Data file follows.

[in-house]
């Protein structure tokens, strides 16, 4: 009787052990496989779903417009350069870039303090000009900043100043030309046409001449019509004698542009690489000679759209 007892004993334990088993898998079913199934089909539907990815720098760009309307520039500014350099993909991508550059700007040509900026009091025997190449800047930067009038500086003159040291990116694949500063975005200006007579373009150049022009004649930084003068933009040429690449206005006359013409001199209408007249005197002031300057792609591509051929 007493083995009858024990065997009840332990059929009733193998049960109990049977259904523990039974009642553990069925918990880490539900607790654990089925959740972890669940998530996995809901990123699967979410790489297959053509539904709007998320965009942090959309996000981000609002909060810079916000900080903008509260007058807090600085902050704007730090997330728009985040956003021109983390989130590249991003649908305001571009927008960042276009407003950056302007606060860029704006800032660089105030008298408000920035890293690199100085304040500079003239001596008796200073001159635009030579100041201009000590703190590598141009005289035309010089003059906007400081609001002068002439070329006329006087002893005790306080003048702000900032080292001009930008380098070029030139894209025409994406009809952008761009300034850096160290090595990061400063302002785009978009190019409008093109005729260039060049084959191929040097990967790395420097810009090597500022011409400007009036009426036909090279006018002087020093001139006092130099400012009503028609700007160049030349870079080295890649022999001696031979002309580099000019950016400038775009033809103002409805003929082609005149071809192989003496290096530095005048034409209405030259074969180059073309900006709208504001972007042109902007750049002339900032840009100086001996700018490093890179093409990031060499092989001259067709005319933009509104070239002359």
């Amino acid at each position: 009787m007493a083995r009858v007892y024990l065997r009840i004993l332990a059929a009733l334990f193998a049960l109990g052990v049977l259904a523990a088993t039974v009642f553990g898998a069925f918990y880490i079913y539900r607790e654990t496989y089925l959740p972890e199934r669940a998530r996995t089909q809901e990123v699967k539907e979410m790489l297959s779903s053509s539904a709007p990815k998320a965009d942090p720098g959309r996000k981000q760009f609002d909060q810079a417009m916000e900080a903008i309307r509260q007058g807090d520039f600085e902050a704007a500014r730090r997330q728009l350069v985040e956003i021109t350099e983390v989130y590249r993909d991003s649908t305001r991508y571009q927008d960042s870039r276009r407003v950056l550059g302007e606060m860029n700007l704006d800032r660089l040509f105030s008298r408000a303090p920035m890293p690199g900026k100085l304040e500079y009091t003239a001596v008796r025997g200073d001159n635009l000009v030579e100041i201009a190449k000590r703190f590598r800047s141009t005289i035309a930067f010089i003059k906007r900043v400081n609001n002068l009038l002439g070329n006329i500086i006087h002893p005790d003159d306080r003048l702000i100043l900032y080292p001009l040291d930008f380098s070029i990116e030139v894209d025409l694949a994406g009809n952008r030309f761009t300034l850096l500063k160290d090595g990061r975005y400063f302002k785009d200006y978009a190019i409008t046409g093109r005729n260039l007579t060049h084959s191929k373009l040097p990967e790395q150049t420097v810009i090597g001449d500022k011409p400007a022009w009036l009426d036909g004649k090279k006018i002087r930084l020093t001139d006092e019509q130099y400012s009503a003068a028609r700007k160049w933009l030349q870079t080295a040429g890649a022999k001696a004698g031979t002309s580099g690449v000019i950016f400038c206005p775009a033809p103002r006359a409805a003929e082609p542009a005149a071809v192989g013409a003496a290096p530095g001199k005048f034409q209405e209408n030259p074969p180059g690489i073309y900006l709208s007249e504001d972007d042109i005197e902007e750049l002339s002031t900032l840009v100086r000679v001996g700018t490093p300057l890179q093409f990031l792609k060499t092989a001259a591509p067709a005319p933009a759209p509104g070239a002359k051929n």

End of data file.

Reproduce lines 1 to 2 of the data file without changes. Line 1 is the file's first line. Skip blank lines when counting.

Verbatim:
[in-house]
């Protein structure tokens, strides 16, 4: 009787052990496989779903417009350069870039303090000009900043100043030309046409001449019509004698542009690489000679759209 007892004993334990088993898998079913199934089909539907990815720098760009309307520039500014350099993909991508550059700007040509900026009091025997190449800047930067009038500086003159040291990116694949500063975005200006007579373009150049022009004649930084003068933009040429690449206005006359013409001199209408007249005197002031300057792609591509051929 007493083995009858024990065997009840332990059929009733193998049960109990049977259904523990039974009642553990069925918990880490539900607790654990089925959740972890669940998530996995809901990123699967979410790489297959053509539904709007998320965009942090959309996000981000609002909060810079916000900080903008509260007058807090600085902050704007730090997330728009985040956003021109983390989130590249991003649908305001571009927008960042276009407003950056302007606060860029704006800032660089105030008298408000920035890293690199100085304040500079003239001596008796200073001159635009030579100041201009000590703190590598141009005289035309010089003059906007400081609001002068002439070329006329006087002893005790306080003048702000900032080292001009930008380098070029030139894209025409994406009809952008761009300034850096160290090595990061400063302002785009978009190019409008093109005729260039060049084959191929040097990967790395420097810009090597500022011409400007009036009426036909090279006018002087020093001139006092130099400012009503028609700007160049030349870079080295890649022999001696031979002309580099000019950016400038775009033809103002409805003929082609005149071809192989003496290096530095005048034409209405030259074969180059073309900006709208504001972007042109902007750049002339900032840009100086001996700018490093890179093409990031060499092989001259067709005319933009509104070239002359």